Anecdotal Example That Totally Proves My Point

 Tristan Harris was essentially a dime-a-dozen software engineer then product manager (not rare, moderately valuable) at some of the large tech companies before he carved out a niche as a product “philosopher” (non-existent role until him) and ethical thinker at a time when society was just starting to grapple with the newfound consequences of what had up until then seemed inherently harmless or even trivial.

Most of his peers are probably competing for the same product manager roles while Harris is now in a league of his own, founding a school of thought in a valuable niche for which he’ll be the go-to guy for the foreseeable future.

Okay, so I've finally convinced you. You've decided that you’re going to become the world’s first self-driving food truck machine learning engineer. Udacity doesn’t have a course on that, so what the hell are you going to do?

Stay tuned for Sunday's Stew's Letter, dear reader.


* The barrier to becoming a reasonably competent software engineer in certain domains is just not has high as many of the pre-madonnas in the field would lead you to believe. And I don't have time to elaborate so stay the hell out of my DMs.

** Granted, the world changes and makes the same combination of skills more or less valuable depending on where in history you exist. Being a great singer during the Ice Ages probably didn't pay out in the same way it does today.

Most People Are Terrified To Admit They Don't Know Something And It’s Hilarious

Disclaimer: I'm guilty of doing all the crap I complain about below.

What’s something that’s obvious but nobody talks about?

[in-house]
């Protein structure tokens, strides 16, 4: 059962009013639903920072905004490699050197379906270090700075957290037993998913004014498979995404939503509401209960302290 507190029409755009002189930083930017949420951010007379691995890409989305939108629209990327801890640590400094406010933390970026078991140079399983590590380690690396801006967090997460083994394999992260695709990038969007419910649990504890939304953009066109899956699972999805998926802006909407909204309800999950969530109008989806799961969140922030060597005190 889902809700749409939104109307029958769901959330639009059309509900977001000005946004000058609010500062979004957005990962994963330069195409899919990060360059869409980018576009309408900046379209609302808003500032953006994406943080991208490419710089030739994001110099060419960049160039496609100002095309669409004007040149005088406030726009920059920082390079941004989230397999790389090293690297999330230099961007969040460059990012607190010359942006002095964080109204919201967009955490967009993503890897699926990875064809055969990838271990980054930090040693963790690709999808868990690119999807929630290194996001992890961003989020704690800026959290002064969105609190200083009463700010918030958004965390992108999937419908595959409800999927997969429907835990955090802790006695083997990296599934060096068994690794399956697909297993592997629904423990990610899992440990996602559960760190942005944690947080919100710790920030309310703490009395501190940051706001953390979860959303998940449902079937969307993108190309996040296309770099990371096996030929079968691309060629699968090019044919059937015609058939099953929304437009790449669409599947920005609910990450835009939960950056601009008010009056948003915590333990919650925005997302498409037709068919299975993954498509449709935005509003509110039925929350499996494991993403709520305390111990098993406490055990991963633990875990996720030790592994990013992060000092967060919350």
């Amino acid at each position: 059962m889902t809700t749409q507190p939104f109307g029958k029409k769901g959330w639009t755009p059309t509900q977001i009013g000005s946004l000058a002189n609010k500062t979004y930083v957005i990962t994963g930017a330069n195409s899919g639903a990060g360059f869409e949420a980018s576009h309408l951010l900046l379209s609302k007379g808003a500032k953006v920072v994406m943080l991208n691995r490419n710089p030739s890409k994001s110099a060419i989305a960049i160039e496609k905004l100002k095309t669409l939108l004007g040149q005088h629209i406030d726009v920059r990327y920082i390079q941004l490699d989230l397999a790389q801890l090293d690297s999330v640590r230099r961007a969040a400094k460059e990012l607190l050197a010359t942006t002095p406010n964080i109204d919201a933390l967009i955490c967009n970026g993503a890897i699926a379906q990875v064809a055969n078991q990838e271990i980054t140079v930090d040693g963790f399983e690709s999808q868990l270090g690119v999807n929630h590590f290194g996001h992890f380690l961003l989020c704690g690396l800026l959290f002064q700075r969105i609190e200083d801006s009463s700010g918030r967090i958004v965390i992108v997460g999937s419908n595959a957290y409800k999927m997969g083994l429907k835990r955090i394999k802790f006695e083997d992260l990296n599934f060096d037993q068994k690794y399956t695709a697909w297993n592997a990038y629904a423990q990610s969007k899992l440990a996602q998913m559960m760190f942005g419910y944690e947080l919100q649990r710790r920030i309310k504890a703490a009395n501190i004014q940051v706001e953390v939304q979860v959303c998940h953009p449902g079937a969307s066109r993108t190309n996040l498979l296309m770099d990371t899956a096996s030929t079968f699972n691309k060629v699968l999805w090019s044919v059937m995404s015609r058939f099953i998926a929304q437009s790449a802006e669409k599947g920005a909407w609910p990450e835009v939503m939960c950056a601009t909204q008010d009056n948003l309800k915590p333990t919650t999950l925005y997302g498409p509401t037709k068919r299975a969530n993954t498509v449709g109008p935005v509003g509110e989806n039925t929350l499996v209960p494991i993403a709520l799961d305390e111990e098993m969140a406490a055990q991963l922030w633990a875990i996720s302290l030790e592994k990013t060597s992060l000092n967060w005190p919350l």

I’ll start.

It is obvious that most of us are terrified to admit when we don't know something. We can't handle the discomfort of acknowledging our own ignorance so we reflexively manufacture opinions on just about everything.

And I mean everything. I bet if I asked my Comcast guy what the U.S. should do in Syria, he’d have an answer. If I asked his boss, I bet the answer would be even longer.

We think we’ll look stupid if we admit we don’t know something so we conjure up uninformed opinions instead, which has the effect of actually making us stupid.

I don't think most of us are even conscious that this is happening. We deceive ourselves into thinking we know something first, then we attempt to deceive others.

Somebody asks us what we think about the trade war with China and, without realizing what we're doing, we convince ourselves that we know enough to offer an informed opinion. I'm continually amazed by how many people I follow on Twitter appear to be foreign policy experts despite having never tweeted or shared opinions on the topic before.

We can't handle the fact that we might not know something and the symptoms are everywhere.

When was the last time you heard somebody say “I don’t know”? Was it last week? The week before? Last year? Have you ever heard somebody say they don’t know something? A complete understanding of reality is so far beyond our grasp that our impulse to confidently proclaim what is true about the last thing we’re asked is self-evidently absurd.

A friend put it bluntly in a text the other week: “…we’re all idiots walking around in bubbles of complete delusion.”

For the love of God, people. Life is hard enough. Let’s all admit to each other every once in a while when we don't know something.

Pictured: What we think we look like when we posture and confidently proclaim our uninformed opinions (above) versus what we actually look like (below).

Pictured: What we think we look like when we posture and confidently proclaim our uninformed opinions (above) versus what we actually look like (below).